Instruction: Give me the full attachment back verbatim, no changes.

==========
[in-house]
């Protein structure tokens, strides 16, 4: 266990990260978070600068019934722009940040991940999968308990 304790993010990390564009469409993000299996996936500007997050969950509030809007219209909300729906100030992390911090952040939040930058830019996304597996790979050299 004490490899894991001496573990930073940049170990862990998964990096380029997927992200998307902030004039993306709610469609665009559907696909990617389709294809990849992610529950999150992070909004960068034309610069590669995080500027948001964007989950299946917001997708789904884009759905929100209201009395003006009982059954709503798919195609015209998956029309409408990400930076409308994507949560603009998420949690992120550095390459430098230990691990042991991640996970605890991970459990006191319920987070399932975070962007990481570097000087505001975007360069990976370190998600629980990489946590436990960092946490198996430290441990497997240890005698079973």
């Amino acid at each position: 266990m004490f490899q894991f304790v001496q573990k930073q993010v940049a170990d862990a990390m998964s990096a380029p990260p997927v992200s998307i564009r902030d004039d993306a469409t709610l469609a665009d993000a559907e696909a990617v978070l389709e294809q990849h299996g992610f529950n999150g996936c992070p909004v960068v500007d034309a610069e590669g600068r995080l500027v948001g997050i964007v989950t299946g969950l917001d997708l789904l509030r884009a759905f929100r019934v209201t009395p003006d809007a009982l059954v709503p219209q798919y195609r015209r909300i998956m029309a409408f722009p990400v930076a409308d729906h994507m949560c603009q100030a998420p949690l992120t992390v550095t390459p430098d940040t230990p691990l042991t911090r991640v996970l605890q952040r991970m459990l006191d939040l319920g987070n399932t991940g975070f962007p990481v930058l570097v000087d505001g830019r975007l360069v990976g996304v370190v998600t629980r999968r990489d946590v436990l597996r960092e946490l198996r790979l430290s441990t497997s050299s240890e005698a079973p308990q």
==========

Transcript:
[in-house]
């Protein structure tokens, strides 16, 4: 266990990260978070600068019934722009940040991940999968308990 304790993010990390564009469409993000299996996936500007997050969950509030809007219209909300729906100030992390911090952040939040930058830019996304597996790979050299 004490490899894991001496573990930073940049170990862990998964990096380029997927992200998307902030004039993306709610469609665009559907696909990617389709294809990849992610529950999150992070909004960068034309610069590669995080500027948001964007989950299946917001997708789904884009759905929100209201009395003006009982059954709503798919195609015209998956029309409408990400930076409308994507949560603009998420949690992120550095390459430098230990691990042991991640996970605890991970459990006191319920987070399932975070962007990481570097000087505001975007360069990976370190998600629980990489946590436990960092946490198996430290441990497997240890005698079973």
């Amino acid at each position: 266990m004490f490899q894991f304790v001496q573990k930073q993010v940049a170990d862990a990390m998964s990096a380029p990260p997927v992200s998307i564009r902030d004039d993306a469409t709610l469609a665009d993000a559907e696909a990617v978070l389709e294809q990849h299996g992610f529950n999150g996936c992070p909004v960068v500007d034309a610069e590669g600068r995080l500027v948001g997050i964007v989950t299946g969950l917001d997708l789904l509030r884009a759905f929100r019934v209201t009395p003006d809007a009982l059954v709503p219209q798919y195609r015209r909300i998956m029309a409408f722009p990400v930076a409308d729906h994507m949560c603009q100030a998420p949690l992120t992390v550095t390459p430098d940040t230990p691990l042991t911090r991640v996970l605890q952040r991970m459990l006191d939040l319920g987070n399932t991940g975070f962007p990481v930058l570097v000087d505001g830019r975007l360069v990976g996304v370190v998600t629980r999968r990489d946590v436990l597996r960092e946490l198996r790979l430290s441990t497997s050299s240890e005698a079973p308990q």